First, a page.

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01.03.2006 General News

Court restrains Concerned Ghanaians from holding demo

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Accra, March 01, GNA - An Accra Fast Track High Court on Wednesday restrained a group of demonstrators, known as Concerned Ghanaians, from holding their third demonstration on Representation of the People Amendment Law (ROPAL) slated for March 2.

The court presided over Mr Justice P.K. Gyaesayour ordered the police to notify the demonstrators (Defendants) of the order within 10 days.

The ruling followed an ex-parte motion filed by the Inspector-General of Police, Mr Patrick Acheampong, praying the court for an order to restrain the group from holding its third demonstration on ROPAL on March 02.

The Police contended that due to the impending Independence Day celebration, which falls on March 06, it was impossible to organize officers and men for the demonstration hence should be postponed and re-routed.

The concerned Ghanaians in a letter signed by Mr Mahama Ayariga, NDC Member of Parliament for Bawku Central, however, indicated in a letter that the group could not comply with the request of the police. "Pursuant to section 1 (5) of the Public order Act, 1994 (Act 491) we wish to indicate our inability to comply with your request that the demonstration and public protest scheduled for Thursday the 2nd of March 2006 should be postponed and relocated," the letter stated. The court declared that there was the sense of urgency in the application of the police, saying it was not barring the demonstrators from holding their march but asking for a postponement. It observed that the police had given the same demonstrators protection on two occasions without any hitch.

"The police have the power to request the organizers to postpone the demonstration if they have reason that it would create inconvenience in terms of fund and security, among others," the court said. Assistant Commissioner of Police Mr Kofi Asiedu Akrofi represented the IGP.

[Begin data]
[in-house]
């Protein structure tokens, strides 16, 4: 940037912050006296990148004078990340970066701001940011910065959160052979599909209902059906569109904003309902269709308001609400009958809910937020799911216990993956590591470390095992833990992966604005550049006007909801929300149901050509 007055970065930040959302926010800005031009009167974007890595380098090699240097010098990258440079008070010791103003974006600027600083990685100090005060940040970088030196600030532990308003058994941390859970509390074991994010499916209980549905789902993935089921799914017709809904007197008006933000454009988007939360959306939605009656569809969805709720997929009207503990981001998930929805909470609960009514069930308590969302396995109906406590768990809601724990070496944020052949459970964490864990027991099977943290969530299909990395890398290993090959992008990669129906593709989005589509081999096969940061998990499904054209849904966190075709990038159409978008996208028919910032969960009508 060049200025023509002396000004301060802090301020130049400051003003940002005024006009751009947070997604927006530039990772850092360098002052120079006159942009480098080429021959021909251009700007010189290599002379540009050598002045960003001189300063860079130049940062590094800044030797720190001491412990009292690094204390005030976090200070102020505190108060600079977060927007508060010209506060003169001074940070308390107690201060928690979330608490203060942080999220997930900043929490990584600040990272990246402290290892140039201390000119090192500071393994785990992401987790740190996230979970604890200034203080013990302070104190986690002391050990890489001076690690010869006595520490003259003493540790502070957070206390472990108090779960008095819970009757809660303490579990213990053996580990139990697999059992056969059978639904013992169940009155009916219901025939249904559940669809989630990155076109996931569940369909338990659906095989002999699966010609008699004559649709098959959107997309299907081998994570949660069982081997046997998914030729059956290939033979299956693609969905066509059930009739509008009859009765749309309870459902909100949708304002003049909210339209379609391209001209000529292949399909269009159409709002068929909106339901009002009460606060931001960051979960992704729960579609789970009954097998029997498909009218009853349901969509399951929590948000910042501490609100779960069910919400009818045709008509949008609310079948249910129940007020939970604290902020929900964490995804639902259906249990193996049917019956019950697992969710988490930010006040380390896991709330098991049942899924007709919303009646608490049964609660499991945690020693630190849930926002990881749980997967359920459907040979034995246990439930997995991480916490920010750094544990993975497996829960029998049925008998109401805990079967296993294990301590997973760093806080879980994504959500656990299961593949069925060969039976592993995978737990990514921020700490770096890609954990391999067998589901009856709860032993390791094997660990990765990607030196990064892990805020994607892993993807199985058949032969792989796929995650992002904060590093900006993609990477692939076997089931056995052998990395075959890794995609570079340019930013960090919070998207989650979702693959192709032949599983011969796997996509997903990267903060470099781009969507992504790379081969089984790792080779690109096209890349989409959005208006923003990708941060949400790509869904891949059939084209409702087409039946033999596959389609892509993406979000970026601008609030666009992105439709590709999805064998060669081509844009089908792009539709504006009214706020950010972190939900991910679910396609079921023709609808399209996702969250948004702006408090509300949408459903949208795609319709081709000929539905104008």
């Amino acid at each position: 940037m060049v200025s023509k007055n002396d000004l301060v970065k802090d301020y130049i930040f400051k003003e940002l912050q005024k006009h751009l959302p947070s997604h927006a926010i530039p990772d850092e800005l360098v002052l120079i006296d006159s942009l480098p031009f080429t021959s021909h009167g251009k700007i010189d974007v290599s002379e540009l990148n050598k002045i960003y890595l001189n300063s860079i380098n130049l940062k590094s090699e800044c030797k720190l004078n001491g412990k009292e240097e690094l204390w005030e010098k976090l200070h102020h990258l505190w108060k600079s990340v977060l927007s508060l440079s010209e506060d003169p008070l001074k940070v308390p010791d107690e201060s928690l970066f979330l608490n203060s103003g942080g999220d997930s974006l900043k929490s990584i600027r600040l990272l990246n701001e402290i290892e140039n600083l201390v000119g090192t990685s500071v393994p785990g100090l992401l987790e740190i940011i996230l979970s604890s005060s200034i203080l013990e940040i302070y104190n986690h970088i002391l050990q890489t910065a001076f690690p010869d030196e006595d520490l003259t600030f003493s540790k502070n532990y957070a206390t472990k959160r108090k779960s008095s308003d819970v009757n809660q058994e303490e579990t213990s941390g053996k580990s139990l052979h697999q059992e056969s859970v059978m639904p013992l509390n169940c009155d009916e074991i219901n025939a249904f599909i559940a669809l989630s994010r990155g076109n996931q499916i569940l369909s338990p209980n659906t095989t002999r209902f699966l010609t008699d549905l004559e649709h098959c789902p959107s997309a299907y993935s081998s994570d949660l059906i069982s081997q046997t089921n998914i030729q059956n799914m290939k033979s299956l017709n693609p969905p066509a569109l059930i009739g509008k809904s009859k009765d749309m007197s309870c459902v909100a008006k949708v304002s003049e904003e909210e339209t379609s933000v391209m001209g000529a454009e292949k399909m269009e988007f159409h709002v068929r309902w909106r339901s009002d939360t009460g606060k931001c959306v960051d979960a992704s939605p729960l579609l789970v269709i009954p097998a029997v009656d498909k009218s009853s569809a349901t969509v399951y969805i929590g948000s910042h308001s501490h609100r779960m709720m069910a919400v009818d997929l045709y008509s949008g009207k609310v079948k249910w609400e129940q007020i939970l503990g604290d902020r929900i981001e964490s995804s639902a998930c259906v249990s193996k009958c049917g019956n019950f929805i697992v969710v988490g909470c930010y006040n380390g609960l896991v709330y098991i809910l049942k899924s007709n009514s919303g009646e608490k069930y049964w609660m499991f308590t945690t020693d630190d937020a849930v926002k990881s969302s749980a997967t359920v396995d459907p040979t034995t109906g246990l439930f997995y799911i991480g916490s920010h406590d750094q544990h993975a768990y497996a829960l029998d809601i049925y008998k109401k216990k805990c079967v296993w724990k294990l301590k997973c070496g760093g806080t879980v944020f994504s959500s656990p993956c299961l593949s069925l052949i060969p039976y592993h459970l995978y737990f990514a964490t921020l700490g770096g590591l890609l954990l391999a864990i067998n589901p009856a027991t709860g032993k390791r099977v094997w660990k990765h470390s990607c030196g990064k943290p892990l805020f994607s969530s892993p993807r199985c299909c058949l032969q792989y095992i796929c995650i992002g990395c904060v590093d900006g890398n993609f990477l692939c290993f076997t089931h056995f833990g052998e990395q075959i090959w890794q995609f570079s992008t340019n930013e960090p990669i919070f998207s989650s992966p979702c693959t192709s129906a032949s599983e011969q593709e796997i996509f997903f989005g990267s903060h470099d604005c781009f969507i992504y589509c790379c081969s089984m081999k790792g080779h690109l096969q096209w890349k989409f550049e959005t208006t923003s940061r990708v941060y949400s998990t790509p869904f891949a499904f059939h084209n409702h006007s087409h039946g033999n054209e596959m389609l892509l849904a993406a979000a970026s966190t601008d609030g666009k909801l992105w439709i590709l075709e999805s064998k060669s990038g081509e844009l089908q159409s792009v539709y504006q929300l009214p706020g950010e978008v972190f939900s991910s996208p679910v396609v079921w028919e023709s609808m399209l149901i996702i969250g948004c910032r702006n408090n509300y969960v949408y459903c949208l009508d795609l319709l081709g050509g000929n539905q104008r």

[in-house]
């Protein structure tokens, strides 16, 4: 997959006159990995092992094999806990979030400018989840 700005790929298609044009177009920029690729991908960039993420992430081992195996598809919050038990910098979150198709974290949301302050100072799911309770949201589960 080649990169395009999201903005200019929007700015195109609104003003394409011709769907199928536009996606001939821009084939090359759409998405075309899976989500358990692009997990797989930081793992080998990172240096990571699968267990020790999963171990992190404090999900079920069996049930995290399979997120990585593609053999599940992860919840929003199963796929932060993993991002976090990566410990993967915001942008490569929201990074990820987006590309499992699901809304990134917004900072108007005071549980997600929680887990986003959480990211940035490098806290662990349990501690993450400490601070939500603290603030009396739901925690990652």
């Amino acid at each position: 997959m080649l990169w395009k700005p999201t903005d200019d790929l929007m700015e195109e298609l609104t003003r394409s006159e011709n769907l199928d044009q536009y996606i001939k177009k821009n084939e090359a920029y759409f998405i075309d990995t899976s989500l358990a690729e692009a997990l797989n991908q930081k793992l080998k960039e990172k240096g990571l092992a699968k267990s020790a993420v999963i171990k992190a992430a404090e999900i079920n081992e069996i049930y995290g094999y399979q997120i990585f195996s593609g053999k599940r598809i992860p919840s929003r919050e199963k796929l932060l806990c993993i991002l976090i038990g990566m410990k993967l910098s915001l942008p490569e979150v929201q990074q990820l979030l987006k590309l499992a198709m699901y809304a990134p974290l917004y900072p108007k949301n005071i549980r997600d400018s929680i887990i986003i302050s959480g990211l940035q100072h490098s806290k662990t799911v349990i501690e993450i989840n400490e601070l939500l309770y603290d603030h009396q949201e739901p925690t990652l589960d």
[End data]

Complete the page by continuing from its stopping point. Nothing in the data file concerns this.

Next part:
Mr K. K. Amoah, counsel for the Police, recalled the two demonstrations held by the Concerned Ghanaians on February 14, and February 21, saying because of the impending Independence Day celebration, officers and men had been released to various stations after the two events to rehearse for the celebration. In an affidavit in support of the motion, Mr Amoah argued that the pending national celebration had made it "impossible to organize officers and men to provide the needed security in any village and hamlet in the country."

Mr Amoah said this had been conveyed to the organizers in a letter dated on February 27, advising them to postpone the date and processional route in view of the impending anniversary. He said in the early hours of Wednesday the organizers of the demonstration in letter had refused to comply with the police directive. Mr Amoah said unless the court restrained the concerned Ghanaians, they would carry out their planned demonstration and "the public order and security in Accra will be gravely threatened". The second demonstration on February 21 turned violent at the Castle Junction when their leaders had gone to the Castle to present a petition to the President.

The police said acts of violence by the demonstrators who were burning tyres and throwing stones forced them to use tear gas and water canons to disperse the crowd. The Police Administration subsequently condemned various acts of disorder and violence perpetrated by some people who took part in demonstration.

The police arrested several leaders of the demonstration and charged them with conspiracy to commit crime, obstructing traffic and destruction to property.

Parliament on February 23 voted to pass the Representation of the People (Amendment) Bill. The Minority, which had vehemently opposed the bill from the onset, was absent due to their indefinite boycott of Parliament.

President John Agyekum Kufuor signed it into law on February 24.